Brands have this obsession to only want to work with established content creators, completely ignoring many who are building a very loyal following on various platforms. Personally, I think curating content is not just about posting aesthetically pleasing photos or videos for followers to marvel at, but rather, a story needs to be told.
Thanks to the internet, apps like TikTok have led to the explosion of video content and with that, many creators who speak indigenous languages have found a platform to express themselves and reach new audiences.
Although creating in English caters to mainstream audiences, there are many nuances that come with indigenous languages English will never
be able to capture.
Therefore, I feel brands should take a chance on those who create in indigenous languages. In a time when traditional media is dying, these individuals present a creative and funny way for messages to reach markets where it is becoming increasingly difficult to do so.
The following are three examples of creators I have noticed in the last couple of months. They are isiXhosa speaking from the Eastern Cape, which is a region I have had trouble reaching through traditional media in previous experiences.
I recently discovered Khanyisa’s content, and she makes hilarious videos parodying the ups and downs of South African life. Her DIY production style is simple, but her content is where the magic is. Her skit on the situation at government clinics following the arrival of the Covid-19 vaccine is one of my favourites!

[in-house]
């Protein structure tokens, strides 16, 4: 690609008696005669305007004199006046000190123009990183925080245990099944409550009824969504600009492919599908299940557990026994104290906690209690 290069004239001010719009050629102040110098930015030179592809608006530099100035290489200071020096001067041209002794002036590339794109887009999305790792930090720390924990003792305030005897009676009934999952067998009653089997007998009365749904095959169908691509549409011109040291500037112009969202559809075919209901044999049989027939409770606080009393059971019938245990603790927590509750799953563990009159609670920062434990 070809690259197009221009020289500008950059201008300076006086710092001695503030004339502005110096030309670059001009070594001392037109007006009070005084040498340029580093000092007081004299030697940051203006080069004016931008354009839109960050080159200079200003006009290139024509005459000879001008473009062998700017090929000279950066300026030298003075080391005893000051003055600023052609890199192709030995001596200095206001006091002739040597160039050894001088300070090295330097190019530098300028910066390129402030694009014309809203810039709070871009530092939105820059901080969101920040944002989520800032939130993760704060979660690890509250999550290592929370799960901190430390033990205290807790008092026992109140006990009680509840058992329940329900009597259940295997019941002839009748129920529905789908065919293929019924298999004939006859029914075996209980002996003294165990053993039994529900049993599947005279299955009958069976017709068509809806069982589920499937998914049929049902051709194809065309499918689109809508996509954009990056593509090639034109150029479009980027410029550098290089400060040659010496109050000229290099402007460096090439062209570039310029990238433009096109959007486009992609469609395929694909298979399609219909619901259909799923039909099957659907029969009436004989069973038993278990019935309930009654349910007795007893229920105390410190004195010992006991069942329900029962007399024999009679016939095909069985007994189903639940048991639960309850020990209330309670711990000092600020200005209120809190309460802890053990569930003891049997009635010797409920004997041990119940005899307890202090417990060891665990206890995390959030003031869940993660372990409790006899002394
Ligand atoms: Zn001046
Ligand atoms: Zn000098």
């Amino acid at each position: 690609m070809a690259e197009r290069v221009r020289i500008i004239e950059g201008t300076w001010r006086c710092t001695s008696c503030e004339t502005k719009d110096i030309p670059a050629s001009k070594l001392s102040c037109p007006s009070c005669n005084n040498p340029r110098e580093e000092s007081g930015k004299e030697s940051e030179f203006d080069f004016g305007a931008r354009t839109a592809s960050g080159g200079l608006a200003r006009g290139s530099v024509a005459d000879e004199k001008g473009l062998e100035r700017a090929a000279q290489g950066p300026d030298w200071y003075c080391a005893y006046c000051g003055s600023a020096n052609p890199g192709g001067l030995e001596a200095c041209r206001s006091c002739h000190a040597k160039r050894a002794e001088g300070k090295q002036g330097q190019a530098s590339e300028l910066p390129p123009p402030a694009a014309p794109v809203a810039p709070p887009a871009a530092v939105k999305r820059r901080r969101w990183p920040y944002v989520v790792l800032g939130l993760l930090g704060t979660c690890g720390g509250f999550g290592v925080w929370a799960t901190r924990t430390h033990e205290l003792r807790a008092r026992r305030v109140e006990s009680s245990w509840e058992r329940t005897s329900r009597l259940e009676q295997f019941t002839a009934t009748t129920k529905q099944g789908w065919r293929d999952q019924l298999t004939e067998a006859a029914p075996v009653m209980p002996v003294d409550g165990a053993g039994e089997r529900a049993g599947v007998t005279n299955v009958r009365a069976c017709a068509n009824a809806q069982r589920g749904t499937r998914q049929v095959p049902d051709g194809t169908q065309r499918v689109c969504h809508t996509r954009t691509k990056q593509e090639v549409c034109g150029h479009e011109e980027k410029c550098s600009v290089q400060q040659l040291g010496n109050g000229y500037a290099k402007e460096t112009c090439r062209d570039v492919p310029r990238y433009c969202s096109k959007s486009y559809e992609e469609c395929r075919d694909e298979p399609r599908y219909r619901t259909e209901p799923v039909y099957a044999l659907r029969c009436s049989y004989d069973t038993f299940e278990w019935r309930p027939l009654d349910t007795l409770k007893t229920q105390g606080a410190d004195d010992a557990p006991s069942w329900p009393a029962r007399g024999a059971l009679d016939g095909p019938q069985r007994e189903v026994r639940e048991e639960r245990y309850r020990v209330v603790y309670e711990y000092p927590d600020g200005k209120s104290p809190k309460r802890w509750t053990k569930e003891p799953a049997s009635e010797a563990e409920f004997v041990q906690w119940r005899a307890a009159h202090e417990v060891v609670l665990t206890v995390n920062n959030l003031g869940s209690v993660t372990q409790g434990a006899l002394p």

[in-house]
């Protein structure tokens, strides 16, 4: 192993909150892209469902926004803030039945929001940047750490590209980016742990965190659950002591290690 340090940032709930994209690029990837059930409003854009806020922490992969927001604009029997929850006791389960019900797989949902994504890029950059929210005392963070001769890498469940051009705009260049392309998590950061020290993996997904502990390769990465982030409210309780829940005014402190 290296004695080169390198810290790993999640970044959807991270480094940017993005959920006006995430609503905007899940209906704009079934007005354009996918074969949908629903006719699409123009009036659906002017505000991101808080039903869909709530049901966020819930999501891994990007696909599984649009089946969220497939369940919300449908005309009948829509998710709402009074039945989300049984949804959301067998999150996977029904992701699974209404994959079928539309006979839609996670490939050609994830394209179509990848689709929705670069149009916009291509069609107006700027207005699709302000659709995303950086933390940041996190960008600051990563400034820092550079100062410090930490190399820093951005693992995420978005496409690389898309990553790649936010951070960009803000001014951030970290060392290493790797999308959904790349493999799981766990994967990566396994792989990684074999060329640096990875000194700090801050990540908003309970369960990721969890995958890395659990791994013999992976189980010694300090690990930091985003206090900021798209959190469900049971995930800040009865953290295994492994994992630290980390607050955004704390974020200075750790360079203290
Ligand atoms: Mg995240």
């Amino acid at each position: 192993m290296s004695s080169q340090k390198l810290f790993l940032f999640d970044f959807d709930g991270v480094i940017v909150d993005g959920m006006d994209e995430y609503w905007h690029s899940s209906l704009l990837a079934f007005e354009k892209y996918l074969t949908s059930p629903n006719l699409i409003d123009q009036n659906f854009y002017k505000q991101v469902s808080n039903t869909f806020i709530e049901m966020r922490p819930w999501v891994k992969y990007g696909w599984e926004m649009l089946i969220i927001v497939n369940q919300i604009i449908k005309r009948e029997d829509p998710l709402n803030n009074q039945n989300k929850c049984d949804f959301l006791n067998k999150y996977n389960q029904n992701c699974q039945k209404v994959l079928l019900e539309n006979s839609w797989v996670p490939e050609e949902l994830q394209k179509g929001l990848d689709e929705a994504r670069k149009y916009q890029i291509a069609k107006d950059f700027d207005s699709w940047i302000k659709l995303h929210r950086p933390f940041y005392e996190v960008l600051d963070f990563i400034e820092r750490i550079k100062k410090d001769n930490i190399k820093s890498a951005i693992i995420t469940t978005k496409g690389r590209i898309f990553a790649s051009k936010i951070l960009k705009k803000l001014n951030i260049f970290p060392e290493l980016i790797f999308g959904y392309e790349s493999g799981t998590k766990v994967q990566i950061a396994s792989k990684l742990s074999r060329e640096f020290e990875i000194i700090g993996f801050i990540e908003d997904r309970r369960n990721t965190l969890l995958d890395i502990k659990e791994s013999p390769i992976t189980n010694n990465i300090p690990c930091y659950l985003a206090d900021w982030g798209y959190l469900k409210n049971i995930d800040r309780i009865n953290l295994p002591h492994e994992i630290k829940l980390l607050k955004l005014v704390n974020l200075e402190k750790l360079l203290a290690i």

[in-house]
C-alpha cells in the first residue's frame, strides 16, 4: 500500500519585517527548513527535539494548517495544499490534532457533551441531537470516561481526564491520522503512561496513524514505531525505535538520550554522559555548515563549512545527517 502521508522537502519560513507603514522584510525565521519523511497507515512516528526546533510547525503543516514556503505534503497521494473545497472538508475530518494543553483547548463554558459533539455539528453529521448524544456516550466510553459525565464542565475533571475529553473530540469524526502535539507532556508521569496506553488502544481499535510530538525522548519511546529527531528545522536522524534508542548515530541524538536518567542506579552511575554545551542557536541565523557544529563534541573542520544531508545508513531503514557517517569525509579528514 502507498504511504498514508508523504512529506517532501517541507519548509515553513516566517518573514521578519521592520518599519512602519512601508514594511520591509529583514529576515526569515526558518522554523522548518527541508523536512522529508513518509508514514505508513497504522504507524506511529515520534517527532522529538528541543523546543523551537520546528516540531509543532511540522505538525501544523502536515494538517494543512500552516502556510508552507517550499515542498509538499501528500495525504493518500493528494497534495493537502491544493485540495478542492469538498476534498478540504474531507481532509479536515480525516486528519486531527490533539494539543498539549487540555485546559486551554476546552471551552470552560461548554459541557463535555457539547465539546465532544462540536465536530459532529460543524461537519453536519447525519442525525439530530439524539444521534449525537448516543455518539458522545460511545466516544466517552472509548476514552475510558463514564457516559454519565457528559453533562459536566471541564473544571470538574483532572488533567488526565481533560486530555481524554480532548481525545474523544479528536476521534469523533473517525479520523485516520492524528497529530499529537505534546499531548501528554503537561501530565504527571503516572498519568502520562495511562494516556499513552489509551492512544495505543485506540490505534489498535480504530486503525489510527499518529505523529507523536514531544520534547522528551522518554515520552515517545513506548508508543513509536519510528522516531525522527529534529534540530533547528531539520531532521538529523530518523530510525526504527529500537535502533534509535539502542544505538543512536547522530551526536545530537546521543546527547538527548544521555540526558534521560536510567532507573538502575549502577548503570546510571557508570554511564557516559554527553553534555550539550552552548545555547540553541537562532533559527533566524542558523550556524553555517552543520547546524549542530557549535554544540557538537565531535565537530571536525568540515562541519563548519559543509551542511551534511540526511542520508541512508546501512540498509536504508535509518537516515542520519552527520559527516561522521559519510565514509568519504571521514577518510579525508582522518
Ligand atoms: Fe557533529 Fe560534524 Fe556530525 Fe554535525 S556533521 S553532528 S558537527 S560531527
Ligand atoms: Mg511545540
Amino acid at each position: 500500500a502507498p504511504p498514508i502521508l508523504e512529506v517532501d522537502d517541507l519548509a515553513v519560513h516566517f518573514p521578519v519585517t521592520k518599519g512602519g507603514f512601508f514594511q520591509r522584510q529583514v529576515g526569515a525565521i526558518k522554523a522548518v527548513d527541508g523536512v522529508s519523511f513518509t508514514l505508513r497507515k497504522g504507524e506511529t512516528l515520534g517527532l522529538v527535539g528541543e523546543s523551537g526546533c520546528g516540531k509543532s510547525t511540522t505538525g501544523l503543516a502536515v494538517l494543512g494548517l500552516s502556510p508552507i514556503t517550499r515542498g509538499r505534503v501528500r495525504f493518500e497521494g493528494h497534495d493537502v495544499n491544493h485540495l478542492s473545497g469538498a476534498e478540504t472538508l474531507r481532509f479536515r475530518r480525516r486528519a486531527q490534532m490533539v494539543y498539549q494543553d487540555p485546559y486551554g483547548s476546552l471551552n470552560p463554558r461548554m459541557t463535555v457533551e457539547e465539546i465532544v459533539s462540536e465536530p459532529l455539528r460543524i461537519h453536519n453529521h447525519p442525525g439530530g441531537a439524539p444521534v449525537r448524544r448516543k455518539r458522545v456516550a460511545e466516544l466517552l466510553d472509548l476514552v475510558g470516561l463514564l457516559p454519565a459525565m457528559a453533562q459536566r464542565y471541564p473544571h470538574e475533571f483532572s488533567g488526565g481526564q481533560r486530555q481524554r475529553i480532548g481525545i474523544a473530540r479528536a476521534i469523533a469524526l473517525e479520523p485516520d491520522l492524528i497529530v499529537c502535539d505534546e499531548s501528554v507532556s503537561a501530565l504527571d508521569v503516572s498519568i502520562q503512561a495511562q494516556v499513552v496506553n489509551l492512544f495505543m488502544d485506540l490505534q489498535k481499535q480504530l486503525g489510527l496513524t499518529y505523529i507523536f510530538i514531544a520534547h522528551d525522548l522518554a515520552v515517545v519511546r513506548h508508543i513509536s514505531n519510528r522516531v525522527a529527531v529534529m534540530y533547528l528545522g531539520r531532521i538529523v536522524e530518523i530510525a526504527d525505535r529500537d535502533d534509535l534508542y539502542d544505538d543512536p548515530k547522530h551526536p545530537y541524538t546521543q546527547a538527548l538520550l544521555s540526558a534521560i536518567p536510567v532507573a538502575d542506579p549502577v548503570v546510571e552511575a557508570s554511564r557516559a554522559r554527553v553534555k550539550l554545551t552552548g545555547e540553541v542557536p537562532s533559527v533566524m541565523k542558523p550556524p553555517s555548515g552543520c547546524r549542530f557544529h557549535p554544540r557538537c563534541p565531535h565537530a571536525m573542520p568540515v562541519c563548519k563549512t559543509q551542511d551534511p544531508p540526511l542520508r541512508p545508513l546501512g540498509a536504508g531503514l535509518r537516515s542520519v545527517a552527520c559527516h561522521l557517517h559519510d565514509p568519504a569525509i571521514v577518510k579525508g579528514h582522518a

In the skit, she captures the equally frustrating and humorous way nurses deal with patients seeking to get vaccinated. By delivering the skit in isiXhosa, the joke lands effectively and is extremely relatable to her audience. The engagement on this one video alone is evidence of that.
Follow Khanyisa on Twitter: @Khanyisa_MD
and on Instagram
Ayabonga “The Xhosa Men Spokesperson” Kekana
I came across this creator’s content via a WhatsApp group. His style is a parody of a spokesperson commenting on several social issues – like what we would see on TV news. He makes his points in isiXhosa and in a vernacular that Xhosa people – especially men – can relate to.
One of his most recent (sponsored) videos is parody of a news segment, where he cautions men (or iidyan as they are affectionately known in the vernacular) against frivolous spending on events such as Valentine’s Day. Rather take that money and use it on more important things like funeral cover and providing essential items for your household, the Xhosa Men Spokesperson argues.
Follow Ayabonga on Twitter: @Ayabonga_Kekana
Khanyisa is a content creator and a music artist. I came across one of her videos on Twitter a couple of weeks ago, shortly after the most recent alcohol ban had been lifted. In this hilarious skit, she pulls out her bank card, excited to go buy her favorite beverage from the store. Before she can even leave her room, her bank card sternly reprimands her in isiXhosa (the same way Xhosa mothers normally would when it comes to money), reminding her that there are no funds available for this pursuit.
What makes this skit so relatable is the fact that many of us who grew up in black households have experienced such moments with our mothers.
Khanyisa also uses her talent as a singer to do Xhosa covers of popular songs on YouTube. These are also worth checking out.
Follow Khanyisa on Twitter: @khanyisa95
Look, it is all well and good throwing money at a macro-influencer to post a photo or short video of them showcasing your product. However, these days audiences have begun to see through this practice and those posts come across as disingenuous.
In fact, the influencer is more likely to be praised for “securing the bag” rather than people engaging about the product.
Brands need to be brave and take a chance on creators like the ones mentioned above. Allow them to tell stories that resonate with their audience and most importantly, let them have fun doing it. There is nothing to lose!